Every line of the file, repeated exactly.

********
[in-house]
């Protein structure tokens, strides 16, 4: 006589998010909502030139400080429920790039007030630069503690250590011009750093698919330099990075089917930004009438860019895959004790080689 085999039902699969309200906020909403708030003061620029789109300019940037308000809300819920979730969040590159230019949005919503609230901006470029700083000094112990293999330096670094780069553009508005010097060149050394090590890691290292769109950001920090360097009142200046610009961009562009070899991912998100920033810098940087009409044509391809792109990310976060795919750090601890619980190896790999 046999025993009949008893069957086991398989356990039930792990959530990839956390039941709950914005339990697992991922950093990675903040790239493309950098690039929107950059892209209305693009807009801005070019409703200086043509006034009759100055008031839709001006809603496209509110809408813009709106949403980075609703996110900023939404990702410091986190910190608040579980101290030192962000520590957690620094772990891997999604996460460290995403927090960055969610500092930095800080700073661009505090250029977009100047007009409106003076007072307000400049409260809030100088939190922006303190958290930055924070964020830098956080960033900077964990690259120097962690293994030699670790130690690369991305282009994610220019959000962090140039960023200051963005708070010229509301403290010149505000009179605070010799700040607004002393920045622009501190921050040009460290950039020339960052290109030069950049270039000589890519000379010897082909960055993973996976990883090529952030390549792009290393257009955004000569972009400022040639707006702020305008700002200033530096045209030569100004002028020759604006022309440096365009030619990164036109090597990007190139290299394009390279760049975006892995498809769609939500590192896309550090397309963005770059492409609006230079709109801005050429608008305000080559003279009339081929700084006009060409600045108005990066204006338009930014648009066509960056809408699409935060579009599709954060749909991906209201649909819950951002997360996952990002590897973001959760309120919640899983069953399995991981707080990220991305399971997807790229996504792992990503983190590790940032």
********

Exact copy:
[in-house]
């Protein structure tokens, strides 16, 4: 006589998010909502030139400080429920790039007030630069503690250590011009750093698919330099990075089917930004009438860019895959004790080689 085999039902699969309200906020909403708030003061620029789109300019940037308000809300819920979730969040590159230019949005919503609230901006470029700083000094112990293999330096670094780069553009508005010097060149050394090590890691290292769109950001920090360097009142200046610009961009562009070899991912998100920033810098940087009409044509391809792109990310976060795919750090601890619980190896790999 046999025993009949008893069957086991398989356990039930792990959530990839956390039941709950914005339990697992991922950093990675903040790239493309950098690039929107950059892209209305693009807009801005070019409703200086043509006034009759100055008031839709001006809603496209509110809408813009709106949403980075609703996110900023939404990702410091986190910190608040579980101290030192962000520590957690620094772990891997999604996460460290995403927090960055969610500092930095800080700073661009505090250029977009100047007009409106003076007072307000400049409260809030100088939190922006303190958290930055924070964020830098956080960033900077964990690259120097962690293994030699670790130690690369991305282009994610220019959000962090140039960023200051963005708070010229509301403290010149505000009179605070010799700040607004002393920045622009501190921050040009460290950039020339960052290109030069950049270039000589890519000379010897082909960055993973996976990883090529952030390549792009290393257009955004000569972009400022040639707006702020305008700002200033530096045209030569100004002028020759604006022309440096365009030619990164036109090597990007190139290299394009390279760049975006892995498809769609939500590192896309550090397309963005770059492409609006230079709109801005050429608008305000080559003279009339081929700084006009060409600045108005990066204006338009930014648009066509960056809408699409935060579009599709954060749909991906209201649909819950951002997360996952990002590897973001959760309120919640899983069953399995991981707080990220991305399971997807790229996504792992990503983190590790940032």